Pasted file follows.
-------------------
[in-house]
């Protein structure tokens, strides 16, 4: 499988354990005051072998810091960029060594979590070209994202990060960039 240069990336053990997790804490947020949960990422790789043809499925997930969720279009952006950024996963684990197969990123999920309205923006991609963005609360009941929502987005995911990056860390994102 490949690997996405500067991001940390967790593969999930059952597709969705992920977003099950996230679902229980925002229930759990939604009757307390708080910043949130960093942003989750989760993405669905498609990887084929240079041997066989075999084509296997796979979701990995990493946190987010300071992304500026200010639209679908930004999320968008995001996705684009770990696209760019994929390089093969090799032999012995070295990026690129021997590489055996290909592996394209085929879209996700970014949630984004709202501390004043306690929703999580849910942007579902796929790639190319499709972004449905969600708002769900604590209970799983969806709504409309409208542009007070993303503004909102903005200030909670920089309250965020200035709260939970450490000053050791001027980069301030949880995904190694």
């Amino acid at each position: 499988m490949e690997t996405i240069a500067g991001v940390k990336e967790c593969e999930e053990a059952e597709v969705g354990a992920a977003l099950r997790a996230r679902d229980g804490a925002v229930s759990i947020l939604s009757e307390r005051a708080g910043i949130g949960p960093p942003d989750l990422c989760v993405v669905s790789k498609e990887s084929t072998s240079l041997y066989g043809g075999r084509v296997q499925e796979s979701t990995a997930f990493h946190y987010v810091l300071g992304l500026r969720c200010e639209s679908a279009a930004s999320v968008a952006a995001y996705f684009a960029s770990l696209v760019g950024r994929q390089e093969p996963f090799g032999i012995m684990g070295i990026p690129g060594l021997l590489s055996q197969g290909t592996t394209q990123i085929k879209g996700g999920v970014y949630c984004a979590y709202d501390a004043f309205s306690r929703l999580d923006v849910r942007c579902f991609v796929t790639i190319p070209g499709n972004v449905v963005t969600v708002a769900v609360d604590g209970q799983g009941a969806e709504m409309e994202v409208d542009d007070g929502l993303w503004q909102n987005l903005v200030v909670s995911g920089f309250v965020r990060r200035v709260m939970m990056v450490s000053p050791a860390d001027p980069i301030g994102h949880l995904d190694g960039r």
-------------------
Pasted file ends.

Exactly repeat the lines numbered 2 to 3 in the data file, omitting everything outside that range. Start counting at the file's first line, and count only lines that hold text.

């Protein structure tokens, strides 16, 4: 499988354990005051072998810091960029060594979590070209994202990060960039 240069990336053990997790804490947020949960990422790789043809499925997930969720279009952006950024996963684990197969990123999920309205923006991609963005609360009941929502987005995911990056860390994102 490949690997996405500067991001940390967790593969999930059952597709969705992920977003099950996230679902229980925002229930759990939604009757307390708080910043949130960093942003989750989760993405669905498609990887084929240079041997066989075999084509296997796979979701990995990493946190987010300071992304500026200010639209679908930004999320968008995001996705684009770990696209760019994929390089093969090799032999012995070295990026690129021997590489055996290909592996394209085929879209996700970014949630984004709202501390004043306690929703999580849910942007579902796929790639190319499709972004449905969600708002769900604590209970799983969806709504409309409208542009007070993303503004909102903005200030909670920089309250965020200035709260939970450490000053050791001027980069301030949880995904190694």
């Amino acid at each position: 499988m490949e690997t996405i240069a500067g991001v940390k990336e967790c593969e999930e053990a059952e597709v969705g354990a992920a977003l099950r997790a996230r679902d229980g804490a925002v229930s759990i947020l939604s009757e307390r005051a708080g910043i949130g949960p960093p942003d989750l990422c989760v993405v669905s790789k498609e990887s084929t072998s240079l041997y066989g043809g075999r084509v296997q499925e796979s979701t990995a997930f990493h946190y987010v810091l300071g992304l500026r969720c200010e639209s679908a279009a930004s999320v968008a952006a995001y996705f684009a960029s770990l696209v760019g950024r994929q390089e093969p996963f090799g032999i012995m684990g070295i990026p690129g060594l021997l590489s055996q197969g290909t592996t394209q990123i085929k879209g996700g999920v970014y949630c984004a979590y709202d501390a004043f309205s306690r929703l999580d923006v849910r942007c579902f991609v796929t790639i190319p070209g499709n972004v449905v963005t969600v708002a769900v609360d604590g209970q799983g009941a969806e709504m409309e994202v409208d542009d007070g929502l993303w503004q909102n987005l903005v200030v909670s995911g920089f309250v965020r990060r200035v709260m939970m990056v450490s000053p050791a860390d001027p980069i301030g994102h949880l995904d190694g960039r």